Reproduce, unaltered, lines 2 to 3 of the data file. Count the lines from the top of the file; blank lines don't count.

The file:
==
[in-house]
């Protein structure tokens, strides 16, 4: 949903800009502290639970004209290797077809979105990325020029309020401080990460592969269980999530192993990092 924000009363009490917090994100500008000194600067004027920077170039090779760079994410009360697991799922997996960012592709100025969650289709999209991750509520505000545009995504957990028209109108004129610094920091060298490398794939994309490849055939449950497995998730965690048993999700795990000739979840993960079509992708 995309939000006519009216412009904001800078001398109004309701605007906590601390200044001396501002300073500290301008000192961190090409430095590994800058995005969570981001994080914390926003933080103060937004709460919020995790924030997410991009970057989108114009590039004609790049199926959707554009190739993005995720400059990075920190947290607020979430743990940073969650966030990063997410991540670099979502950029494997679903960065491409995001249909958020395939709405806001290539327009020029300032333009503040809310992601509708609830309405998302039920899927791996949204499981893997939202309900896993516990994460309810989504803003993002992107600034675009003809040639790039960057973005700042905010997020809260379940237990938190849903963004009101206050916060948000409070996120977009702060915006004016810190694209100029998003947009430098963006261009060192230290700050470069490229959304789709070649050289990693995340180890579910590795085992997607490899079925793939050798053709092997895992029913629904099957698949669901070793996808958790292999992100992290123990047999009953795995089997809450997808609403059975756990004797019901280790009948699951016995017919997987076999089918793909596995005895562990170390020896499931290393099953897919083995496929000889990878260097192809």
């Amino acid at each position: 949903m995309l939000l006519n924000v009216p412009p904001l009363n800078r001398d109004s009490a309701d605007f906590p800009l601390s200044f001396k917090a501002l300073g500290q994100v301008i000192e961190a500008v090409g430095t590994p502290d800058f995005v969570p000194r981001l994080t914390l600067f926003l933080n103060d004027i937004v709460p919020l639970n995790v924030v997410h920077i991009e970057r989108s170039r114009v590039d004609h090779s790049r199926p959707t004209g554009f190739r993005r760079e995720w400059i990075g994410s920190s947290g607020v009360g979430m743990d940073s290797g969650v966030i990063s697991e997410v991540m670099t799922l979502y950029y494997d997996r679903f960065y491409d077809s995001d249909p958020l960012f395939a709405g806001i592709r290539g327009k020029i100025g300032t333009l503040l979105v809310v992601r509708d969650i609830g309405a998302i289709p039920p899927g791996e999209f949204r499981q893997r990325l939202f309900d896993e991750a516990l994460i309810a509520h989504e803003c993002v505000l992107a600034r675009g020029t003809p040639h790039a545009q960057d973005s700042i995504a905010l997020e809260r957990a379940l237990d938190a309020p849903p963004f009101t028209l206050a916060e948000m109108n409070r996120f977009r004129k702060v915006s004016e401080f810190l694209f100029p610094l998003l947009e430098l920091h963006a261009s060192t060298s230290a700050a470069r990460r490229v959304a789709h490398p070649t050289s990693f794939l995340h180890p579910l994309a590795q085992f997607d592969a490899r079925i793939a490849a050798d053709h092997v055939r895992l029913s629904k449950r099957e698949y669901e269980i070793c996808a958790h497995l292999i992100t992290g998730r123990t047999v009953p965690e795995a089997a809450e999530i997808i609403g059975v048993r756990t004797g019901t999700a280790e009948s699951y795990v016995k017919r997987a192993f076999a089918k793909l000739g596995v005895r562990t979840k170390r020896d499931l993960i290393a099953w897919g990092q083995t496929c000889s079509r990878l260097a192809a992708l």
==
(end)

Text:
């Protein structure tokens, strides 16, 4: 949903800009502290639970004209290797077809979105990325020029309020401080990460592969269980999530192993990092 924000009363009490917090994100500008000194600067004027920077170039090779760079994410009360697991799922997996960012592709100025969650289709999209991750509520505000545009995504957990028209109108004129610094920091060298490398794939994309490849055939449950497995998730965690048993999700795990000739979840993960079509992708 995309939000006519009216412009904001800078001398109004309701605007906590601390200044001396501002300073500290301008000192961190090409430095590994800058995005969570981001994080914390926003933080103060937004709460919020995790924030997410991009970057989108114009590039004609790049199926959707554009190739993005995720400059990075920190947290607020979430743990940073969650966030990063997410991540670099979502950029494997679903960065491409995001249909958020395939709405806001290539327009020029300032333009503040809310992601509708609830309405998302039920899927791996949204499981893997939202309900896993516990994460309810989504803003993002992107600034675009003809040639790039960057973005700042905010997020809260379940237990938190849903963004009101206050916060948000409070996120977009702060915006004016810190694209100029998003947009430098963006261009060192230290700050470069490229959304789709070649050289990693995340180890579910590795085992997607490899079925793939050798053709092997895992029913629904099957698949669901070793996808958790292999992100992290123990047999009953795995089997809450997808609403059975756990004797019901280790009948699951016995017919997987076999089918793909596995005895562990170390020896499931290393099953897919083995496929000889990878260097192809």
């Amino acid at each position: 949903m995309l939000l006519n924000v009216p412009p904001l009363n800078r001398d109004s009490a309701d605007f906590p800009l601390s200044f001396k917090a501002l300073g500290q994100v301008i000192e961190a500008v090409g430095t590994p502290d800058f995005v969570p000194r981001l994080t914390l600067f926003l933080n103060d004027i937004v709460p919020l639970n995790v924030v997410h920077i991009e970057r989108s170039r114009v590039d004609h090779s790049r199926p959707t004209g554009f190739r993005r760079e995720w400059i990075g994410s920190s947290g607020v009360g979430m743990d940073s290797g969650v966030i990063s697991e997410v991540m670099t799922l979502y950029y494997d997996r679903f960065y491409d077809s995001d249909p958020l960012f395939a709405g806001i592709r290539g327009k020029i100025g300032t333009l503040l979105v809310v992601r509708d969650i609830g309405a998302i289709p039920p899927g791996e999209f949204r499981q893997r990325l939202f309900d896993e991750a516990l994460i309810a509520h989504e803003c993002v505000l992107a600034r675009g020029t003809p040639h790039a545009q960057d973005s700042i995504a905010l997020e809260r957990a379940l237990d938190a309020p849903p963004f009101t028209l206050a916060e948000m109108n409070r996120f977009r004129k702060v915006s004016e401080f810190l694209f100029p610094l998003l947009e430098l920091h963006a261009s060192t060298s230290a700050a470069r990460r490229v959304a789709h490398p070649t050289s990693f794939l995340h180890p579910l994309a590795q085992f997607d592969a490899r079925i793939a490849a050798d053709h092997v055939r895992l029913s629904k449950r099957e698949y669901e269980i070793c996808a958790h497995l292999i992100t992290g998730r123990t047999v009953p965690e795995a089997a809450e999530i997808i609403g059975v048993r756990t004797g019901t999700a280790e009948s699951y795990v016995k017919r997987a192993f076999a089918k793909l000739g596995v005895r562990t979840k170390r020896d499931l993960i290393a099953w897919g990092q083995t496929c000889s079509r990878l260097a192809a992708l």